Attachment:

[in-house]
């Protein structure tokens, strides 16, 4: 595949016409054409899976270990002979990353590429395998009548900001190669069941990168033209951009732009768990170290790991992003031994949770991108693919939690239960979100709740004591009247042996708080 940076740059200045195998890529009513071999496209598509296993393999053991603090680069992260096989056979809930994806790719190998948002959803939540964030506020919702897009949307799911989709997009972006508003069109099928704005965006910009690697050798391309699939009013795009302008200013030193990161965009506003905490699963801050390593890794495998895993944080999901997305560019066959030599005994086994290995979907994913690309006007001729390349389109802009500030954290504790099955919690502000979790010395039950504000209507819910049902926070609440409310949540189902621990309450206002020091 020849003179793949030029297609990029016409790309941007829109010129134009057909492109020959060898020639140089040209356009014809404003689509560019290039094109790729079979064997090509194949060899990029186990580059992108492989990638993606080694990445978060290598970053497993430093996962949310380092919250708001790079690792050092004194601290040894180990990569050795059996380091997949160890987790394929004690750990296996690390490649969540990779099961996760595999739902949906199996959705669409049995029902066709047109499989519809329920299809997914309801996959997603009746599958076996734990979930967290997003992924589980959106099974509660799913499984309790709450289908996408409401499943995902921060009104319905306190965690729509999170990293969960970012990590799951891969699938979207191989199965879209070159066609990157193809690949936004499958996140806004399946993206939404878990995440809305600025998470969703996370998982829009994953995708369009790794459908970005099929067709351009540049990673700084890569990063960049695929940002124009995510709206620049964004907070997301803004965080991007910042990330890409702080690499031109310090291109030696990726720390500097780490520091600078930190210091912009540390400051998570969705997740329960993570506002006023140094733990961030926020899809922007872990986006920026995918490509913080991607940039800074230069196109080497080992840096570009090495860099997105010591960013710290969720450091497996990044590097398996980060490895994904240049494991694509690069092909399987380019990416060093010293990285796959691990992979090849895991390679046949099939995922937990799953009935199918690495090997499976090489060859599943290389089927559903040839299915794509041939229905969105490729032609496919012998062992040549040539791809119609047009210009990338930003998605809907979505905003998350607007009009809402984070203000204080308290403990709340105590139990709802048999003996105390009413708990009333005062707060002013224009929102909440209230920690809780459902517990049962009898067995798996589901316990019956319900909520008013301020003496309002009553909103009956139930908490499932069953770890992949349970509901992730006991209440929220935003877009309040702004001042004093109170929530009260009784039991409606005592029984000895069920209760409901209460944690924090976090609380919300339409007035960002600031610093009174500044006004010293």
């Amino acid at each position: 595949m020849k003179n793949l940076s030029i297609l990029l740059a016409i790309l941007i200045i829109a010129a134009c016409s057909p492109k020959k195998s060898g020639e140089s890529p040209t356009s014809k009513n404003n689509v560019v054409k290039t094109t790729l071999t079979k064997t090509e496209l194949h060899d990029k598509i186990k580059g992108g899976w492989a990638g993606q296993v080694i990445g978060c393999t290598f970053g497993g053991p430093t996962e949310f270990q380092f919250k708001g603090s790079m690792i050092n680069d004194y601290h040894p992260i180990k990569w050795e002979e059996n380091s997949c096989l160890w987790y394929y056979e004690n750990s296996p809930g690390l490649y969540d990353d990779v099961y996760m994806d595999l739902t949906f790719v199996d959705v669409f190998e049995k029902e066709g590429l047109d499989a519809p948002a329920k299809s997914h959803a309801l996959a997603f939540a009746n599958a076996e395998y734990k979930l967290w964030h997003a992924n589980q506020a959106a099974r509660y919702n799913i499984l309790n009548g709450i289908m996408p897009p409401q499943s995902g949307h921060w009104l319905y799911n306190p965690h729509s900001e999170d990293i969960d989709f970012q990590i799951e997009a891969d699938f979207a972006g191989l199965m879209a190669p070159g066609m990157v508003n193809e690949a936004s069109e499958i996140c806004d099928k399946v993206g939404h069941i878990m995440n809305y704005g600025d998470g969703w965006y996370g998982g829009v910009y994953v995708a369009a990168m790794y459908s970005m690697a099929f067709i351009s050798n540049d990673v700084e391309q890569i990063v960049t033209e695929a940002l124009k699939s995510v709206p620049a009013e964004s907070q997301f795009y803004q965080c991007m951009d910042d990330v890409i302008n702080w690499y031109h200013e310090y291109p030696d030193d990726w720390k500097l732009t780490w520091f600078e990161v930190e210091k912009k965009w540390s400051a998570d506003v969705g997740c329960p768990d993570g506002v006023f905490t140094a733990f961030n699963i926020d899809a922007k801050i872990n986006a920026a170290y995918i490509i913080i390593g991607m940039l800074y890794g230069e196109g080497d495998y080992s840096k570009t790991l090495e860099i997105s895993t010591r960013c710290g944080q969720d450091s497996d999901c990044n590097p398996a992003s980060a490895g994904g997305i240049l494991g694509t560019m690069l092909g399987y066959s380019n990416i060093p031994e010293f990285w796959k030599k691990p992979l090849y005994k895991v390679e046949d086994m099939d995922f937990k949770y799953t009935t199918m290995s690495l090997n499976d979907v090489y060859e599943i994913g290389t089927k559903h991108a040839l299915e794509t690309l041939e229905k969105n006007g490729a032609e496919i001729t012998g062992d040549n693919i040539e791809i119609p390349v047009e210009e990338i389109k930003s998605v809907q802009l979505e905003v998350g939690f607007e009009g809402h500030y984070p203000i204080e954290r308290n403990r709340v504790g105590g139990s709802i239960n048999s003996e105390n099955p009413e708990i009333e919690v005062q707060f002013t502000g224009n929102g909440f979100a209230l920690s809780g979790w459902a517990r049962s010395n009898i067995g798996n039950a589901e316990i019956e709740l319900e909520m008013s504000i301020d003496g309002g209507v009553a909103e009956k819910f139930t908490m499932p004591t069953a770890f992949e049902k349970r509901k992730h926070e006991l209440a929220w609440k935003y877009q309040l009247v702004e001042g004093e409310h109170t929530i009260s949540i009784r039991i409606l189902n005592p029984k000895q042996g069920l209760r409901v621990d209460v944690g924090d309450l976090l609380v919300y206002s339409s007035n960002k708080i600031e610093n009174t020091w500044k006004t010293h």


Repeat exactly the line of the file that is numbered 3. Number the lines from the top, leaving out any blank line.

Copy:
């Amino acid at each position: 595949m020849k003179n793949l940076s030029i297609l990029l740059a016409i790309l941007i200045i829109a010129a134009c016409s057909p492109k020959k195998s060898g020639e140089s890529p040209t356009s014809k009513n404003n689509v560019v054409k290039t094109t790729l071999t079979k064997t090509e496209l194949h060899d990029k598509i186990k580059g992108g899976w492989a990638g993606q296993v080694i990445g978060c393999t290598f970053g497993g053991p430093t996962e949310f270990q380092f919250k708001g603090s790079m690792i050092n680069d004194y601290h040894p992260i180990k990569w050795e002979e059996n380091s997949c096989l160890w987790y394929y056979e004690n750990s296996p809930g690390l490649y969540d990353d990779v099961y996760m994806d595999l739902t949906f790719v199996d959705v669409f190998e049995k029902e066709g590429l047109d499989a519809p948002a329920k299809s997914h959803a309801l996959a997603f939540a009746n599958a076996e395998y734990k979930l967290w964030h997003a992924n589980q506020a959106a099974r509660y919702n799913i499984l309790n009548g709450i289908m996408p897009p409401q499943s995902g949307h921060w009104l319905y799911n306190p965690h729509s900001e999170d990293i969960d989709f970012q990590i799951e997009a891969d699938f979207a972006g191989l199965m879209a190669p070159g066609m990157v508003n193809e690949a936004s069109e499958i996140c806004d099928k399946v993206g939404h069941i878990m995440n809305y704005g600025d998470g969703w965006y996370g998982g829009v910009y994953v995708a369009a990168m790794y459908s970005m690697a099929f067709i351009s050798n540049d990673v700084e391309q890569i990063v960049t033209e695929a940002l124009k699939s995510v709206p620049a009013e964004s907070q997301f795009y803004q965080c991007m951009d910042d990330v890409i302008n702080w690499y031109h200013e310090y291109p030696d030193d990726w720390k500097l732009t780490w520091f600078e990161v930190e210091k912009k965009w540390s400051a998570d506003v969705g997740c329960p768990d993570g506002v006023f905490t140094a733990f961030n699963i926020d899809a922007k801050i872990n986006a920026a170290y995918i490509i913080i390593g991607m940039l800074y890794g230069e196109g080497d495998y080992s840096k570009t790991l090495e860099i997105s895993t010591r960013c710290g944080q969720d450091s497996d999901c990044n590097p398996a992003s980060a490895g994904g997305i240049l494991g694509t560019m690069l092909g399987y066959s380019n990416i060093p031994e010293f990285w796959k030599k691990p992979l090849y005994k895991v390679e046949d086994m099939d995922f937990k949770y799953t009935t199918m290995s690495l090997n499976d979907v090489y060859e599943i994913g290389t089927k559903h991108a040839l299915e794509t690309l041939e229905k969105n006007g490729a032609e496919i001729t012998g062992d040549n693919i040539e791809i119609p390349v047009e210009e990338i389109k930003s998605v809907q802009l979505e905003v998350g939690f607007e009009g809402h500030y984070p203000i204080e954290r308290n403990r709340v504790g105590g139990s709802i239960n048999s003996e105390n099955p009413e708990i009333e919690v005062q707060f002013t502000g224009n929102g909440f979100a209230l920690s809780g979790w459902a517990r049962s010395n009898i067995g798996n039950a589901e316990i019956e709740l319900e909520m008013s504000i301020d003496g309002g209507v009553a909103e009956k819910f139930t908490m499932p004591t069953a770890f992949e049902k349970r509901k992730h926070e006991l209440a929220w609440k935003y877009q309040l009247v702004e001042g004093e409310h109170t929530i009260s949540i009784r039991i409606l189902n005592p029984k000895q042996g069920l209760r409901v621990d209460v944690g924090d309450l976090l609380v919300y206002s339409s007035n960002k708080i600031e610093n009174t020091w500044k006004t010293h």